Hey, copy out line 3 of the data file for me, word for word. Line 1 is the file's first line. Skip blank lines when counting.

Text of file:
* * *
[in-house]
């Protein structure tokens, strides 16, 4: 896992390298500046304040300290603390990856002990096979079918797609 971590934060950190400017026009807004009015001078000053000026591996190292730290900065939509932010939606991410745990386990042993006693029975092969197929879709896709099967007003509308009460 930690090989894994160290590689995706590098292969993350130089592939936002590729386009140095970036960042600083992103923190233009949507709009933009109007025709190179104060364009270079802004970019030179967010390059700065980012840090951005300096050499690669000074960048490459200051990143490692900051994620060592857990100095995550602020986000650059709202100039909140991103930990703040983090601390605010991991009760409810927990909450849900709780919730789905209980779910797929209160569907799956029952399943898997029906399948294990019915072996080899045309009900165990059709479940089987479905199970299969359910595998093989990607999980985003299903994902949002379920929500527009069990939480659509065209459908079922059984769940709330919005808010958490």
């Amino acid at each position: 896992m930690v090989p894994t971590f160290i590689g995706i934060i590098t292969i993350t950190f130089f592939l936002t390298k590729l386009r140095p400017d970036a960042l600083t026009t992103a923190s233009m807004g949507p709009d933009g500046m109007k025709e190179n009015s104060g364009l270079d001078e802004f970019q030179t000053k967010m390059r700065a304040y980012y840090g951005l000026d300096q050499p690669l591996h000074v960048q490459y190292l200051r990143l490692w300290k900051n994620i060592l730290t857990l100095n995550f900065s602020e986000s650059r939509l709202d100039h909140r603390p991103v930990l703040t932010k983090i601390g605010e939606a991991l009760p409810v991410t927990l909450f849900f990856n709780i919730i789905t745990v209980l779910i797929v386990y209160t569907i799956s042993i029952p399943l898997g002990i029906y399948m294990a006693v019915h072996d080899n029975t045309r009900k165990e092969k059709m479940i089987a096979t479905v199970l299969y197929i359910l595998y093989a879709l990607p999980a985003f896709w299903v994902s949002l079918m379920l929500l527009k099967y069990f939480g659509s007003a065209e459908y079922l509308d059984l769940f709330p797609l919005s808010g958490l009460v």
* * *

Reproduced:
């Amino acid at each position: 896992m930690v090989p894994t971590f160290i590689g995706i934060i590098t292969i993350t950190f130089f592939l936002t390298k590729l386009r140095p400017d970036a960042l600083t026009t992103a923190s233009m807004g949507p709009d933009g500046m109007k025709e190179n009015s104060g364009l270079d001078e802004f970019q030179t000053k967010m390059r700065a304040y980012y840090g951005l000026d300096q050499p690669l591996h000074v960048q490459y190292l200051r990143l490692w300290k900051n994620i060592l730290t857990l100095n995550f900065s602020e986000s650059r939509l709202d100039h909140r603390p991103v930990l703040t932010k983090i601390g605010e939606a991991l009760p409810v991410t927990l909450f849900f990856n709780i919730i789905t745990v209980l779910i797929v386990y209160t569907i799956s042993i029952p399943l898997g002990i029906y399948m294990a006693v019915h072996d080899n029975t045309r009900k165990e092969k059709m479940i089987a096979t479905v199970l299969y197929i359910l595998y093989a879709l990607p999980a985003f896709w299903v994902s949002l079918m379920l929500l527009k099967y069990f939480g659509s007003a065209e459908y079922l509308d059984l769940f709330p797609l919005s808010g958490l009460v």